Transmission levels vary by geographic location, but nearly 90 percent of all U.S. counties have been identified by the CDC as having a "high" or "substantial" level of community transmission. Employers can view a map on the CDC's website with county-specific data.  

In June, OSHA issued a COVID-19 Emergency Temporary Standard (ETS), which applies only to health care settings where coronavirus patients are treated, including hospitals, nursing homes and assisted living facilities. The measure requires covered employers to provide some employees with N95 respirators or other personal protective equipment.

Most employers that are not covered by the ETS or involved with public transportation "no longer need to take steps to protect their fully vaccinated workers who are not otherwise at-risk from COVID-19 exposure," except when measures are "required by federal, state, local, tribal or territorial laws, rules, and regulations," according to OSHA. 

Even in jurisdictions that limit mask mandates, Benyamini noted, employers still have an obligation under OSHA to provide a safe work environment.

OSHA said employers should continue taking steps to protect unvaccinated and otherwise at-risk workers who may have a weakened response to the vaccine.

The agency said its guidelines "are intended to assist employers in recognizing and abating hazards likely to cause death or serious physical harm as part of their obligation to provide a safe and healthful workplace."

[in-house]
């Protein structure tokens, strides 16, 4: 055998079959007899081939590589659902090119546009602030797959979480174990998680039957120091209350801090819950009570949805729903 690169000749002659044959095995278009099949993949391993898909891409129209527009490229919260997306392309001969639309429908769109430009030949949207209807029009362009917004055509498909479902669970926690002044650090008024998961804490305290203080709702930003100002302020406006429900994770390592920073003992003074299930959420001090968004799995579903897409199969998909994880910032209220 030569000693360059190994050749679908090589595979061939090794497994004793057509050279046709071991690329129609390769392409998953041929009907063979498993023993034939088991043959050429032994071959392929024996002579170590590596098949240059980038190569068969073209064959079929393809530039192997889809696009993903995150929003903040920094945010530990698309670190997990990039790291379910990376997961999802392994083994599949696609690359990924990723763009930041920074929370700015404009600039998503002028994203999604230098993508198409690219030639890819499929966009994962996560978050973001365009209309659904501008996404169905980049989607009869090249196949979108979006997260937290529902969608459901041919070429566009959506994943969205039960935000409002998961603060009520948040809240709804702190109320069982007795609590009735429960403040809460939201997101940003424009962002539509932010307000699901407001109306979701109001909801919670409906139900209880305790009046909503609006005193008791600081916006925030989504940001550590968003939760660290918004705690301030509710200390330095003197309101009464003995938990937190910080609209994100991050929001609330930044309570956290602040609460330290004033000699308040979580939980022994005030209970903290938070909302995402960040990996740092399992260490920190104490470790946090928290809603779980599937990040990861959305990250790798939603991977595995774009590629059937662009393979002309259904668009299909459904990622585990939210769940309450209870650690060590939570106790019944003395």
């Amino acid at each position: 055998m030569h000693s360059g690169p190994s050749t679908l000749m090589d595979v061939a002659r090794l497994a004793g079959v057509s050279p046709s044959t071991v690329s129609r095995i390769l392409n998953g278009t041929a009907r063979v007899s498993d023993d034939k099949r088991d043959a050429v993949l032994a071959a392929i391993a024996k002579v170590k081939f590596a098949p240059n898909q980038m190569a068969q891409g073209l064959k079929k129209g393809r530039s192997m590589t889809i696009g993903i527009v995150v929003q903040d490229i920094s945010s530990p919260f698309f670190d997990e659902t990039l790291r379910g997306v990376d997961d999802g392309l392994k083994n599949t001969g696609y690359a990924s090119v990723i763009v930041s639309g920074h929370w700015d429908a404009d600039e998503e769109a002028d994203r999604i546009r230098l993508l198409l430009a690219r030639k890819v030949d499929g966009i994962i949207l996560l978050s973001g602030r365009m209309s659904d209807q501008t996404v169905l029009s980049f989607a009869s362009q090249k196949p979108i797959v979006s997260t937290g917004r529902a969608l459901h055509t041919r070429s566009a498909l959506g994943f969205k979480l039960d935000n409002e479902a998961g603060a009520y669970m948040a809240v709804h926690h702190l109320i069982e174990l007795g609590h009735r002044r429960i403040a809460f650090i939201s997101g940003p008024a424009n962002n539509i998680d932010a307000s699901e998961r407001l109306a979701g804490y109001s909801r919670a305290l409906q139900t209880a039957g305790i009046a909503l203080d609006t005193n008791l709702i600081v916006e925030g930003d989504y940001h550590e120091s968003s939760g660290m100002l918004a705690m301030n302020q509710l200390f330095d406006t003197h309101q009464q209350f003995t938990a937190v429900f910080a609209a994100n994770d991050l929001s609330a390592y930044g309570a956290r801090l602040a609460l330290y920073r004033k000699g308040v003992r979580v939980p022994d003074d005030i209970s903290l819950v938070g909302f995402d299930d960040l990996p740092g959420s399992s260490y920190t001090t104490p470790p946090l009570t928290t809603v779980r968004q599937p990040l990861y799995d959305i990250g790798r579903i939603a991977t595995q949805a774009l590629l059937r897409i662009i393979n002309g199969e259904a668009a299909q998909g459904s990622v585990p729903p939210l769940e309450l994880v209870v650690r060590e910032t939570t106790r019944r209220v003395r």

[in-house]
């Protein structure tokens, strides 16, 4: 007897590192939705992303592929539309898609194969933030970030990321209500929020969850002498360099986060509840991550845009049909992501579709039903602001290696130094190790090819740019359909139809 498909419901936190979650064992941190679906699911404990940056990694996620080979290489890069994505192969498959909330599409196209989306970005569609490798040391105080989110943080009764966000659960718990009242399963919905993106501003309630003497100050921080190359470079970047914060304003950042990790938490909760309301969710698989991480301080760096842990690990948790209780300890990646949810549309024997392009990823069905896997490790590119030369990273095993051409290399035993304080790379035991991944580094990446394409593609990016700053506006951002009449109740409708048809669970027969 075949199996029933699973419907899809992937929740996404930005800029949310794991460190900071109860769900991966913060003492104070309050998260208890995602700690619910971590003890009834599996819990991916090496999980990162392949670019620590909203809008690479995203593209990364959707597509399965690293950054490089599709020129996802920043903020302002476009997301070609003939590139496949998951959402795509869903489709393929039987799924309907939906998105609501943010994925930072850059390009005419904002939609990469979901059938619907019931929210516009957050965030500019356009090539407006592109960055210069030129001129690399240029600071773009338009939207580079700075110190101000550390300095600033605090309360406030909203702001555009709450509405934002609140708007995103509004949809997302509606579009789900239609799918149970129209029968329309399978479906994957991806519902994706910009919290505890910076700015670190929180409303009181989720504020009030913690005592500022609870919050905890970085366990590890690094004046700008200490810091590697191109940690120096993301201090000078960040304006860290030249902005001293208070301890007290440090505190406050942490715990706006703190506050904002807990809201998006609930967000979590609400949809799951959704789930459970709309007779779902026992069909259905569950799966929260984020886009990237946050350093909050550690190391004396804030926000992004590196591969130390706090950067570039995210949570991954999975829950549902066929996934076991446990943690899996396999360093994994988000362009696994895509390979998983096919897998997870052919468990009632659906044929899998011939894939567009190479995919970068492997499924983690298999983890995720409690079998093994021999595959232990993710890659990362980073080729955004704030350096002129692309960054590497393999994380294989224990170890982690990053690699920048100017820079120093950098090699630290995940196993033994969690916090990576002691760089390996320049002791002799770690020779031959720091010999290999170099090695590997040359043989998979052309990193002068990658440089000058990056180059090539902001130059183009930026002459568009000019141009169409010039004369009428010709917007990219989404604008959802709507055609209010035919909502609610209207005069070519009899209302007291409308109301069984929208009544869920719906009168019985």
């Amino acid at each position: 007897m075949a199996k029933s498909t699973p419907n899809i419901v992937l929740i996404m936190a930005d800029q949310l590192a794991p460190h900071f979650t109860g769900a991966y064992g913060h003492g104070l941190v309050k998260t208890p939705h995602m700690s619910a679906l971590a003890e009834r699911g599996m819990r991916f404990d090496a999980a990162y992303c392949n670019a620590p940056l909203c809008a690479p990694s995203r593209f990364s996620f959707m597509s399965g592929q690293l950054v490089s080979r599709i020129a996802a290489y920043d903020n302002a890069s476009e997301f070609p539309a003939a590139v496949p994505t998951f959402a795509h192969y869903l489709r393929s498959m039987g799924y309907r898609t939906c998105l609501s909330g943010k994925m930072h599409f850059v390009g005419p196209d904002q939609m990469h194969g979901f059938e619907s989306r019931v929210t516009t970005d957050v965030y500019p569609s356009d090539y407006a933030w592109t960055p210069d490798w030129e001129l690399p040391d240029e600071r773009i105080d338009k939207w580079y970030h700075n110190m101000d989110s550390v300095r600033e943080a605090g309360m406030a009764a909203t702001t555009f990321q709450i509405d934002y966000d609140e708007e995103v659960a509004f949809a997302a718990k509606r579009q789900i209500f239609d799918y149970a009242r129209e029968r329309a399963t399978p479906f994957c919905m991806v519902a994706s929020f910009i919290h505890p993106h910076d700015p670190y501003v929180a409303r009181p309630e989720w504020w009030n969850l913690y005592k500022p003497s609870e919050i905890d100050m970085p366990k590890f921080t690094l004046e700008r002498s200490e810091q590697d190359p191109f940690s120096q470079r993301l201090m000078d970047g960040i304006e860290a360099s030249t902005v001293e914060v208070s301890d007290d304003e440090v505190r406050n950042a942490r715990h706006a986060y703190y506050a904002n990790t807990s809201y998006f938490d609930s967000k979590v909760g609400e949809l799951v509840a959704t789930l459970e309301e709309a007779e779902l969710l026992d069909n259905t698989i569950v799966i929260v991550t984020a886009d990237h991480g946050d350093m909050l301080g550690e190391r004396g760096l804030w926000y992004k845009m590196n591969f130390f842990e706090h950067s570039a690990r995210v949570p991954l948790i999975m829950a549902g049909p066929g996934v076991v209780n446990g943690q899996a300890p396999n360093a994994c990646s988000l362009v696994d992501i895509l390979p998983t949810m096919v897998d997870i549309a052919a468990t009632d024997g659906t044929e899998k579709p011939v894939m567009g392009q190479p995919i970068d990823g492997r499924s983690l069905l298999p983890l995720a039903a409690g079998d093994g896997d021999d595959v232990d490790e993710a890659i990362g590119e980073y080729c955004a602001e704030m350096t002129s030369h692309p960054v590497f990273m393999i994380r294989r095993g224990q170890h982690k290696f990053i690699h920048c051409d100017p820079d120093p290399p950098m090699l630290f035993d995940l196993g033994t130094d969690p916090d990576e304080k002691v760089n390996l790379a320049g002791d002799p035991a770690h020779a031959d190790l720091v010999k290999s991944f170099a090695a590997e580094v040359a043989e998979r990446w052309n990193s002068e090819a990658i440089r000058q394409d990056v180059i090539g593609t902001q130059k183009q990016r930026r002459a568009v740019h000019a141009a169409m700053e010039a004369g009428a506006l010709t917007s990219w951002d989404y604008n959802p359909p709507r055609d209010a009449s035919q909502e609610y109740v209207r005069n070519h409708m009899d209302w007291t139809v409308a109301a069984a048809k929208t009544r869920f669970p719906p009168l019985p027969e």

Although federal OSHA's directives (outside of health care and public transportation) are mostly guidance, some state agencies, such as the California Division of Occupational Safety and Health (Cal/OSHA), have issued emergency temporary requirements in response to the COVID-19 pandemic.

Employers generally should follow the law that is most protective of employees, Benyamini said. Cal/OSHA currently isn't requiring indoor masking for fully vaccinated workers, but the agency allows jurisdictions to take more-restrictive measures.

Tips for Employers

What are some best practices for employers as they deal with the recent uptick in COVID-19 cases and a mix of vaccinated and unvaccinated workers?

"The most conservative approach for employers would be to require universal masking at this point," Logsdon said.

For those jurisdictions that do not have requirements, Benyamini said, employers will have to look at the rate of infection, follow those numbers closely, and determine what works best for their work environment. He noted that an employer with a small number of employees reporting to the worksite might have different rules than a large employer with many employees working onsite in close quarters.

Ackels said employers should continue to monitor the spike in cases and adapt their policies as needed. Many businesses started relaxing COVID-19 prevention measures when the CDC loosened its recommendations for fully vaccinated people, she noted. In areas with substantial or high transmission rates, employers may need to tighten prevention measures again, she said, which could include limiting in-person meetings and requiring mask wearing when social distancing is not feasible. Additionally, some employers are now considering mandatory vaccine programs.

[Want to learn more about COVID-19 and workplace safety? Join us at the SHRM Annual Conference & Expo 2021, taking place Sept. 9-12 in Las Vegas and virtually.]